Ben Zobrist stood on third and Carl Crawford first when Ty Wigginton stepped in to face Rangers right-hander Robinson Tejeda with no outs in the third inning. Wigginton got behind 1-2 while Crawford moved to second base on his second steal of the season. Wigginton then rolled up his sleeves and got busy grinding.
And on the 12th pitch Wigginton created a double.
The ball sailed over the left fielder Brad Wilkerson's head, Zobrist scored, and Tejeda looked as though he'd just run a marathon. By the time the inning ran its course, the Rays had pushed the lead to five runs and they were well on their way to a 6-5 win in front of a crowd of 33,674 at Rangers Ballpark in Arlington.
"It was a great at-bat," Rays manager Joe Maddon said. "His batting practices of late have been really sharp and I felt really good about him. I just thought he was going to take off and he has."
Wigginton looked for a changeup early in the count.
"I was sitting on a changeup and he got me on a couple of sliders away," Wigginton said. "Then he threw strike two with a heater. After that I was basically trying to get an off-speed pitch I could elevate."
The much-needed victory snapped a four-game losing streak while giving the Rays a 1-2 record on the current seven-game road trip.
While Wigginton's heroics were the most inspirational, the Rays had a healthy cast of heroes beginning with starter James Shields.
Shields looked comfortable cruising along with a 6-1 lead heading into the sixth when Ian Kinsler led off the inning with his fourth home run of the season to cut the lead to 6-2. Kenny Lofton followed with a single before Frank Catalanotto hit what appeared to be a double-play ball to Zobrist, but the Rays' shortstop threw wide of B.J. Upton covering at second to put runners at first and third with no outs. Michael Young then connected for his second home run of the game on a 1-0 Shields offering to cut the lead to 6-5.
Somehow Shields managed to recover from the blow to retire the next three batters in the sixth and finished his outing by pitching a scoreless seventh.
"Our team did a great job jumping out with the lead," Shields said. "I felt real comfortable with the lead. And they ended up coming back and I had to make the pitches there in the seventh inning. After that sixth inning I had to come back in the seventh and shut them down. They had the momentum at that point and I had to stop it."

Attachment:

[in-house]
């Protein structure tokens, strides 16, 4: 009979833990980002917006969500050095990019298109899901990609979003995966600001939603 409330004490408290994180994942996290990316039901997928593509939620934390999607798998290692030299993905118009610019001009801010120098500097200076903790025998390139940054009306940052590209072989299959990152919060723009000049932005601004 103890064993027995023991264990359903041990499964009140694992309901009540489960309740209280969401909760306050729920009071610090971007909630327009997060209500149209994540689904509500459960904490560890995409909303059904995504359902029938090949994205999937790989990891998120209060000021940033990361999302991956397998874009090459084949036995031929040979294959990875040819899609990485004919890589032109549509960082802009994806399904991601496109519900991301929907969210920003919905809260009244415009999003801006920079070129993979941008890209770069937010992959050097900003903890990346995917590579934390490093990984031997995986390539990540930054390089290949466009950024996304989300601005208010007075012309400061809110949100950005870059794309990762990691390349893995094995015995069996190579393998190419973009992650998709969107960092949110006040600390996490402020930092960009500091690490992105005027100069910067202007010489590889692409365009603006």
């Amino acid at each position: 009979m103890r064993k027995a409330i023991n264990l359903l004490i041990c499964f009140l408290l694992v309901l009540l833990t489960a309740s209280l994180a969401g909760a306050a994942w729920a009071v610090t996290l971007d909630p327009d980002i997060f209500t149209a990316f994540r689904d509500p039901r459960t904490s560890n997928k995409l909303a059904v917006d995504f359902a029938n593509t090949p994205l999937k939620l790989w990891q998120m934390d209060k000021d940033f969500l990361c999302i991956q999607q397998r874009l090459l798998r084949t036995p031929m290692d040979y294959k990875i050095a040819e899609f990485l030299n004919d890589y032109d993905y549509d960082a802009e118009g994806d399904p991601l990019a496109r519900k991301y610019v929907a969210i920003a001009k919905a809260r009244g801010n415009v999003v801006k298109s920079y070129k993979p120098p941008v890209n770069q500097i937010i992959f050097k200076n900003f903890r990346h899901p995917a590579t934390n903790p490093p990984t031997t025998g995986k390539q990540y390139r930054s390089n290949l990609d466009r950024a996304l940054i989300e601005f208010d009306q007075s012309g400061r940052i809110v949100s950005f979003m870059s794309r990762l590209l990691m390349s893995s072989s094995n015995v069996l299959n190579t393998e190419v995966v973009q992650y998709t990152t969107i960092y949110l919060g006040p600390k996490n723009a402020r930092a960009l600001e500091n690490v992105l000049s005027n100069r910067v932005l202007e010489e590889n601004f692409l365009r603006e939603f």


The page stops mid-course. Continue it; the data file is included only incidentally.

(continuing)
In getting the win, Shields ended a streak of 11 consecutive games since the last time a Rays starter picked up a winning decision. Tim Corcoran got the last victory in an 11-0 win over the Red Sox at Fenway Park Sept. 27.
Maddon had a feeling Shields would pitch well Wednesday night.
"And he gave it to us," Maddon said. "He's consistently getting better. He seems to be improving and it was a big win for us tonight."
Shields left the game, leaving the Rays' fate in the hands of the bullpen, an outfit that has been shaky at best in the early going of the season. But Brian Stokes and Al Reyes retired the side in the eighth and ninth innings to successfully preserve the win.
"It was a good game tonight," Reyes said. "Shields threw seven strong innings. He got in trouble a little bit, but he got out of that. Then Stokes came in there and got one, two, three, that was good."
Zobrist got the Rays on the scoreboard with a 421-foot solo blast to right field off Tejeda in the first inning. The Rangers tied the score in the bottom half of the inning when Young hit a 409-foot home run to center field off Shields.
Dioner Navarro's RBI single in the second gave the Rays a 2-1 lead that they expanded to 6-1 with a four-run third that included Wigginton's RBI double, Delmon Young's sacrifice fly and Carlos Pena's two-run homer.
Pena had played in just two games prior to Wednesday night and had no hits in seven trips to the plate.
"Carlos Pena tonight, he squared it up four times," Maddon said. "... Very impressed with his at-bats tonight, Zobrist consistently looking better. ... A lot of guys are looking pretty nice up at the plate right now. ... It was a big win in the sense we do have to get better on the road. ... We've got to get beyond these road sweeps, at least one out of three, hopefully two out of three. And then you can start making some road noise. And we want to be able to do that."
Bill Chastain is a reporter for MLB.com. This story was not subject to the approval of Major League Baseball or its clubs.